Agretti Star in a COVID-19 Springtime Recipe
There’s always a bit of excitement at springtime outdoor markets when bunches of the dark green, thin tapered leaves of the agretti appear. Often called “barba di frate” or “beards of the friars,” their growing season is brief, over in a wink.
What buona fortuna to find them, therefore, at Novella’s vegetable stand on a recent Assisi outing:
Between serving customers, Novella cleaned some of the agretti for customers who’d asked for their greens “tutto puliti”:
Novella has cultivated agretti for many years but I wonder if she knows that this vegetable plant was once grown to be burned for the resulting soda ash used in the production of soaps and glass?
The famed lucidity of the 16th-c Murano glass of Venice was thanks to the Levantine soda ash – and the ingredient a jealously-guarded secret
Nowadays, agretti are still treasured – but as a springtime vegetable with a brief growing season.
I was happy just to have found the season’s first agretti and brought a bunch home wrapped by Novella in dampened paper:
Although we generally enjoy our agretti simply steamed and then seasoned with olive oil and freshly-squeezed lemon juice as a side dish, I wanted to try them in a pasta sauce.
This is all you need for Pasta agli Agretti e Pinoli:
- a small bunch of agretti
- about ten ripe cherry tomatoes
- a couple garlic cloves
- about 3 T. pinenuts
- extra virgin olive oil, q. b. (“quanto basta” or “as much as you need”)
- grated Parmesan, q. b.
- salt, pepper, q. b
- spaghetti (a handful for every person – I always just guess…)
Note: if you don’t have agretti, you might wish to try the following recipe with tender asparagus tips, although the asparagus flavor is not similar to the slightly “agro” (“sour”, “sharp” or, “vinegarish”) hint which gives agretti its name.
Start by cleaning the agretti, ….
……cutting off the roots at the base of the thin agretti leaves:
And as I only needed a couple “ciuffetti” or little bunches for the pasta…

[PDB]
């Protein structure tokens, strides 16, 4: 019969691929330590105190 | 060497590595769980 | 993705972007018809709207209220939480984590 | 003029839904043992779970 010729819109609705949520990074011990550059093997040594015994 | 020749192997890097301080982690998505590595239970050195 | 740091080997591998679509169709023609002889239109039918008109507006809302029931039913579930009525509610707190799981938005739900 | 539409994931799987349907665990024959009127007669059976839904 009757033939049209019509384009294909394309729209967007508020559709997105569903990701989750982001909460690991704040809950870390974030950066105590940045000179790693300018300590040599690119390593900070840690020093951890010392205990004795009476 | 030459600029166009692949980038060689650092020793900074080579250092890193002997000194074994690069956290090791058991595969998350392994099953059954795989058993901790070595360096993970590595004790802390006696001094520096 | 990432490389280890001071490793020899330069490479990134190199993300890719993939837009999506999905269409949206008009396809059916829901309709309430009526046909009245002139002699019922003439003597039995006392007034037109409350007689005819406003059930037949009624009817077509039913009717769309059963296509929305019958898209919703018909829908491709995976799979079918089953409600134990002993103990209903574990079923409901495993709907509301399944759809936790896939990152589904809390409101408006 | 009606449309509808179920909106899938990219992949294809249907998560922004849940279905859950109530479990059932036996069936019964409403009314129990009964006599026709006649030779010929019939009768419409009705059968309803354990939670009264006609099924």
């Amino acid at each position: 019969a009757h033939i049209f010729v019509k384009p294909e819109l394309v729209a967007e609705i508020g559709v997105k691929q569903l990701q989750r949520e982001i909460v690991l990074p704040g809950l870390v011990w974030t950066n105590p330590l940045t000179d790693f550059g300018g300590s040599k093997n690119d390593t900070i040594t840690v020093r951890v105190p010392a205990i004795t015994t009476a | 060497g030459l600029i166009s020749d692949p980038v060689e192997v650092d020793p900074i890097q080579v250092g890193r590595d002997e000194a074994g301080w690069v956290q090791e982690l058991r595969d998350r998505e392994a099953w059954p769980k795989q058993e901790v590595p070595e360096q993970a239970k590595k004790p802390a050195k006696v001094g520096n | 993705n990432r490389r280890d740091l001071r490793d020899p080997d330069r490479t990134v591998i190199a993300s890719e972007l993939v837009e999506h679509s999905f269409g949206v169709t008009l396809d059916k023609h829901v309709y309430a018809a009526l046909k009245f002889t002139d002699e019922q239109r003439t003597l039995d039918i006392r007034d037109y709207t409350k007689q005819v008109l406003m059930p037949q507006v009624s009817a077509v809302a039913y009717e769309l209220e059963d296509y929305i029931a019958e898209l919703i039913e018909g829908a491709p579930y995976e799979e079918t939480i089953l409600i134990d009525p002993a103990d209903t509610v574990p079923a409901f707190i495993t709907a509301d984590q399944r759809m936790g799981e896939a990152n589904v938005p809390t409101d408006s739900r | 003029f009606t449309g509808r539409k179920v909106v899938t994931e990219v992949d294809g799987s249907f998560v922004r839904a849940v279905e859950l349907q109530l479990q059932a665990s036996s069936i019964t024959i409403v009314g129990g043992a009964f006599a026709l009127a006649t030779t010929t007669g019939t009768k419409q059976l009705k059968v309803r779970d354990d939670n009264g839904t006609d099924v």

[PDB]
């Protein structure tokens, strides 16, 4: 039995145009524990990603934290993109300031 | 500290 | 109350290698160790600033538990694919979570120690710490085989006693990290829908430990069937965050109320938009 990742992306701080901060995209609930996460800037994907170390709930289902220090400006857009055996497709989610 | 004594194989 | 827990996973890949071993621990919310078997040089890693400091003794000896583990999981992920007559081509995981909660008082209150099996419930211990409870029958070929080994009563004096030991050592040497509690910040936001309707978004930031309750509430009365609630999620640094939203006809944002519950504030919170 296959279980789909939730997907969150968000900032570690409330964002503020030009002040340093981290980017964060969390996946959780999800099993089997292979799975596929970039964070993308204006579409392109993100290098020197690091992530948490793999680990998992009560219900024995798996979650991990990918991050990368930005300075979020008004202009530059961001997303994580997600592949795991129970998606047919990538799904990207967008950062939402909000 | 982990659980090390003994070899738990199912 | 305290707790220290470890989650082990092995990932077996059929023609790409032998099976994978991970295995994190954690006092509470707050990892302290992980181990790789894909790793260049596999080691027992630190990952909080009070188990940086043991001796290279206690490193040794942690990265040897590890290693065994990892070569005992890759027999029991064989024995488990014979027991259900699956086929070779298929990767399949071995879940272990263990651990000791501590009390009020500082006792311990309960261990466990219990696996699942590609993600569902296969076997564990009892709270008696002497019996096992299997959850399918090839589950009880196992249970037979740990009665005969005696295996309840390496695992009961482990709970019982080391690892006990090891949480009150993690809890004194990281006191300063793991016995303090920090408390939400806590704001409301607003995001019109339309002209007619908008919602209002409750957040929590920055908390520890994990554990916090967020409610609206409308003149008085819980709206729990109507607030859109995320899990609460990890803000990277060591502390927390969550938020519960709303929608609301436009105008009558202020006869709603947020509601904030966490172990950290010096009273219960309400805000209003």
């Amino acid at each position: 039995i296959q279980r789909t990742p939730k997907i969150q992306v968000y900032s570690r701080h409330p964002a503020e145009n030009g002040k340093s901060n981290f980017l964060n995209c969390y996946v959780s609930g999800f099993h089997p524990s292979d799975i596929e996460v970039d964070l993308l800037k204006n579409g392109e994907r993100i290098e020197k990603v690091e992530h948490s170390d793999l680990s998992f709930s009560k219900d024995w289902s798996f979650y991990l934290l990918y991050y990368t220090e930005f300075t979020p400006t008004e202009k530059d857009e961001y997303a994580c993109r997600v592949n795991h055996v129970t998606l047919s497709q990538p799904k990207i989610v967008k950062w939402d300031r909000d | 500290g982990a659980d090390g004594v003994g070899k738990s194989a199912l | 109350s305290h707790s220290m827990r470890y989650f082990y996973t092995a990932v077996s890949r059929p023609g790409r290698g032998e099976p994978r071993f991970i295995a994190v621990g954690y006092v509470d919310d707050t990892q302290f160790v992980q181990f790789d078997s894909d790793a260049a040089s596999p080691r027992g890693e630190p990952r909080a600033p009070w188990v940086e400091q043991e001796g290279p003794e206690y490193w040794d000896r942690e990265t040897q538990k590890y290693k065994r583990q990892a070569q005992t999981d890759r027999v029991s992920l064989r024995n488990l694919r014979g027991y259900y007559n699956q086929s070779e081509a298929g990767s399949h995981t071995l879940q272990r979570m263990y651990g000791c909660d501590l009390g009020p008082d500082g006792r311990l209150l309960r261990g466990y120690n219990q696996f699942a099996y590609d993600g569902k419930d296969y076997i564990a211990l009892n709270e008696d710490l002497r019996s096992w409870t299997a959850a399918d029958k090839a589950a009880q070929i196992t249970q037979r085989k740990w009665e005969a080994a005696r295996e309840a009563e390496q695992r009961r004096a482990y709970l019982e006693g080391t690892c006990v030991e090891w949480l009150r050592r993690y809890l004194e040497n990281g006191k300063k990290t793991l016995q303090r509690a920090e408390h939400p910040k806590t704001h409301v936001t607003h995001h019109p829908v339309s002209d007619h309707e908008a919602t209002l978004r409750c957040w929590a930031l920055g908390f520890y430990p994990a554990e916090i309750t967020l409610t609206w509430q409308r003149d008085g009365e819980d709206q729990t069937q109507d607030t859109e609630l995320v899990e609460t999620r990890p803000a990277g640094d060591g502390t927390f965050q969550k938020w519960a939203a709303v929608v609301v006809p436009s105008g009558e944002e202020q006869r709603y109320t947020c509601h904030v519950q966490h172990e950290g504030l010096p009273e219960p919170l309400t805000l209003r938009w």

…I set aside a good amount of that agretti bunch for a pesto di agretti (next recipe!)
After cutting off the roots, wash the agretti in cold water:
…and then steam them for just a few minutes in salted, boiling water,….
……draining when still al dente:
Put the water for the pasta on to boil.
Toast the pinenuts in a non-stick pan (and set aside for a topping on the pasta):
Wash the cherry tomatoes and then split them in half….
Peel two garlic cloves and then flatten them with a knife or heel of your palm:
Cover the bottom of a stainless steel pan with extra-virgin olive oil (as always, I used our own olive oil) and sauté’ garlic cloves just until golden…..
….and then remove. Add tomatoes to the olive oil and cook gently on medium heat until tomato halves begin to soft (but do not over cook!)
Cook the spaghetti in salted boiling water only until just al dente (as that pasta will be warmed in the aigretti sauce).
Add a ladleful of this pasta water to the tomatoes…and then…
…drain spaghetti, setting aside (as always when cooking pasta) some of the hot cooking water (“brodo della pasta“) for adding later to sauce if needed.
Add the spaghetti to the hot mixture of tomatoes….
…..and then the steamed agretti:
After folding in the agretti, add olive oil as needed to moisten the mixture…
….and stir gently:
Add salt and pepper if needed and then slide the spaghetti into the serving bowl:
Sprinkle the toasted pinenuts on top:
Add freshly-grated Parmesan cheese:
I asked Pino his thoughts of this new pasta dish: “Che ne dici, Pino?“
Fortunatamente, he voted “Buonissima!”
Ready to give this Pasta Agli Agretti e Pinoli a try?
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